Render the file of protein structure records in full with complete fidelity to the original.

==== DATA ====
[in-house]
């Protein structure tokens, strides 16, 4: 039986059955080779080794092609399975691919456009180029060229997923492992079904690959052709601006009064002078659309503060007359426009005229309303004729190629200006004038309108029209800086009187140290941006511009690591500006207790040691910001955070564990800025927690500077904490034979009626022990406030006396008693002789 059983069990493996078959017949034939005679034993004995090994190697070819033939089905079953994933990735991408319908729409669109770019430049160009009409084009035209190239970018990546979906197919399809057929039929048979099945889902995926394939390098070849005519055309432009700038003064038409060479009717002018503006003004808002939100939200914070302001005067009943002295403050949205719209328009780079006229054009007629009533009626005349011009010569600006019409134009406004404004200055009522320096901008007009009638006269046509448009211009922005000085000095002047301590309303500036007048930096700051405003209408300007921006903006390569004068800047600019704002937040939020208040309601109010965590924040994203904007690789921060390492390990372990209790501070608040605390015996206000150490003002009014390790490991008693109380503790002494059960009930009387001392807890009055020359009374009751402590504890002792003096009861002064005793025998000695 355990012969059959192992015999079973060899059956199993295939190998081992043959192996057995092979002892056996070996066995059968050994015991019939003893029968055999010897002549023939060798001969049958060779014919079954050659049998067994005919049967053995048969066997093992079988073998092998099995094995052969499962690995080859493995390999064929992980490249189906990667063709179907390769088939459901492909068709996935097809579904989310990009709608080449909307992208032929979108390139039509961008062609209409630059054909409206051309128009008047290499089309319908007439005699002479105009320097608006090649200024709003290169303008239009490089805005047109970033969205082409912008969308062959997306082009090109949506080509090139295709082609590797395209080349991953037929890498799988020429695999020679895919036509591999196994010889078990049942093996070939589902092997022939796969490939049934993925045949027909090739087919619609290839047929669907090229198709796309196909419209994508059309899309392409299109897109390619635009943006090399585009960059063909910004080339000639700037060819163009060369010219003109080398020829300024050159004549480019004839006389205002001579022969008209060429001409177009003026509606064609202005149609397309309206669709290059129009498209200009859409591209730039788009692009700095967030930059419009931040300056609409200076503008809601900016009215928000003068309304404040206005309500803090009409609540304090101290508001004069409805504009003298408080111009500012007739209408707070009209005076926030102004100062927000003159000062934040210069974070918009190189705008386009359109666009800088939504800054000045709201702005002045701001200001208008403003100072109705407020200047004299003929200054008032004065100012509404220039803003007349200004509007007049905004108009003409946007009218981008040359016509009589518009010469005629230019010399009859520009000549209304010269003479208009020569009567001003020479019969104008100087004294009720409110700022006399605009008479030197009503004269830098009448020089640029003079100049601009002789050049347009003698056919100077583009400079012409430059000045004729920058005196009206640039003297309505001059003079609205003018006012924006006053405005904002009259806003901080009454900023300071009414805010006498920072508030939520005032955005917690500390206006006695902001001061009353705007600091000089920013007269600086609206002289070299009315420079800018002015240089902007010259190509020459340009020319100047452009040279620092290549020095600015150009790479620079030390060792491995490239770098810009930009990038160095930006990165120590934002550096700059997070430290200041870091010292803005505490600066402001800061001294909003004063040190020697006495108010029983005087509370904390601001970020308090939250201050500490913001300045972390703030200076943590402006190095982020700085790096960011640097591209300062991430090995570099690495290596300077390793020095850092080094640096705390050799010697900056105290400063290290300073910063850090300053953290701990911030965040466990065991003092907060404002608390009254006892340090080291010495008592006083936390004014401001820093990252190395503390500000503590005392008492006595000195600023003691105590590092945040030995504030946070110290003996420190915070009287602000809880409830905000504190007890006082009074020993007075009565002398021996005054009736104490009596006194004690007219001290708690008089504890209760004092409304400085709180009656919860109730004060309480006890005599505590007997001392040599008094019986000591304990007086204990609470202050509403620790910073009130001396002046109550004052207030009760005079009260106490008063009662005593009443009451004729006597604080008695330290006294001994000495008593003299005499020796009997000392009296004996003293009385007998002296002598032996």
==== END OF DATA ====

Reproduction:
[in-house]
């Protein structure tokens, strides 16, 4: 039986059955080779080794092609399975691919456009180029060229997923492992079904690959052709601006009064002078659309503060007359426009005229309303004729190629200006004038309108029209800086009187140290941006511009690591500006207790040691910001955070564990800025927690500077904490034979009626022990406030006396008693002789 059983069990493996078959017949034939005679034993004995090994190697070819033939089905079953994933990735991408319908729409669109770019430049160009009409084009035209190239970018990546979906197919399809057929039929048979099945889902995926394939390098070849005519055309432009700038003064038409060479009717002018503006003004808002939100939200914070302001005067009943002295403050949205719209328009780079006229054009007629009533009626005349011009010569600006019409134009406004404004200055009522320096901008007009009638006269046509448009211009922005000085000095002047301590309303500036007048930096700051405003209408300007921006903006390569004068800047600019704002937040939020208040309601109010965590924040994203904007690789921060390492390990372990209790501070608040605390015996206000150490003002009014390790490991008693109380503790002494059960009930009387001392807890009055020359009374009751402590504890002792003096009861002064005793025998000695 355990012969059959192992015999079973060899059956199993295939190998081992043959192996057995092979002892056996070996066995059968050994015991019939003893029968055999010897002549023939060798001969049958060779014919079954050659049998067994005919049967053995048969066997093992079988073998092998099995094995052969499962690995080859493995390999064929992980490249189906990667063709179907390769088939459901492909068709996935097809579904989310990009709608080449909307992208032929979108390139039509961008062609209409630059054909409206051309128009008047290499089309319908007439005699002479105009320097608006090649200024709003290169303008239009490089805005047109970033969205082409912008969308062959997306082009090109949506080509090139295709082609590797395209080349991953037929890498799988020429695999020679895919036509591999196994010889078990049942093996070939589902092997022939796969490939049934993925045949027909090739087919619609290839047929669907090229198709796309196909419209994508059309899309392409299109897109390619635009943006090399585009960059063909910004080339000639700037060819163009060369010219003109080398020829300024050159004549480019004839006389205002001579022969008209060429001409177009003026509606064609202005149609397309309206669709290059129009498209200009859409591209730039788009692009700095967030930059419009931040300056609409200076503008809601900016009215928000003068309304404040206005309500803090009409609540304090101290508001004069409805504009003298408080111009500012007739209408707070009209005076926030102004100062927000003159000062934040210069974070918009190189705008386009359109666009800088939504800054000045709201702005002045701001200001208008403003100072109705407020200047004299003929200054008032004065100012509404220039803003007349200004509007007049905004108009003409946007009218981008040359016509009589518009010469005629230019010399009859520009000549209304010269003479208009020569009567001003020479019969104008100087004294009720409110700022006399605009008479030197009503004269830098009448020089640029003079100049601009002789050049347009003698056919100077583009400079012409430059000045004729920058005196009206640039003297309505001059003079609205003018006012924006006053405005904002009259806003901080009454900023300071009414805010006498920072508030939520005032955005917690500390206006006695902001001061009353705007600091000089920013007269600086609206002289070299009315420079800018002015240089902007010259190509020459340009020319100047452009040279620092290549020095600015150009790479620079030390060792491995490239770098810009930009990038160095930006990165120590934002550096700059997070430290200041870091010292803005505490600066402001800061001294909003004063040190020697006495108010029983005087509370904390601001970020308090939250201050500490913001300045972390703030200076943590402006190095982020700085790096960011640097591209300062991430090995570099690495290596300077390793020095850092080094640096705390050799010697900056105290400063290290300073910063850090300053953290701990911030965040466990065991003092907060404002608390009254006892340090080291010495008592006083936390004014401001820093990252190395503390500000503590005392008492006595000195600023003691105590590092945040030995504030946070110290003996420190915070009287602000809880409830905000504190007890006082009074020993007075009565002398021996005054009736104490009596006194004690007219001290708690008089504890209760004092409304400085709180009656919860109730004060309480006890005599505590007997001392040599008094019986000591304990007086204990609470202050509403620790910073009130001396002046109550004052207030009760005079009260106490008063009662005593009443009451004729006597604080008695330290006294001994000495008593003299005499020796009997000392009296004996003293009385007998002296002598032996």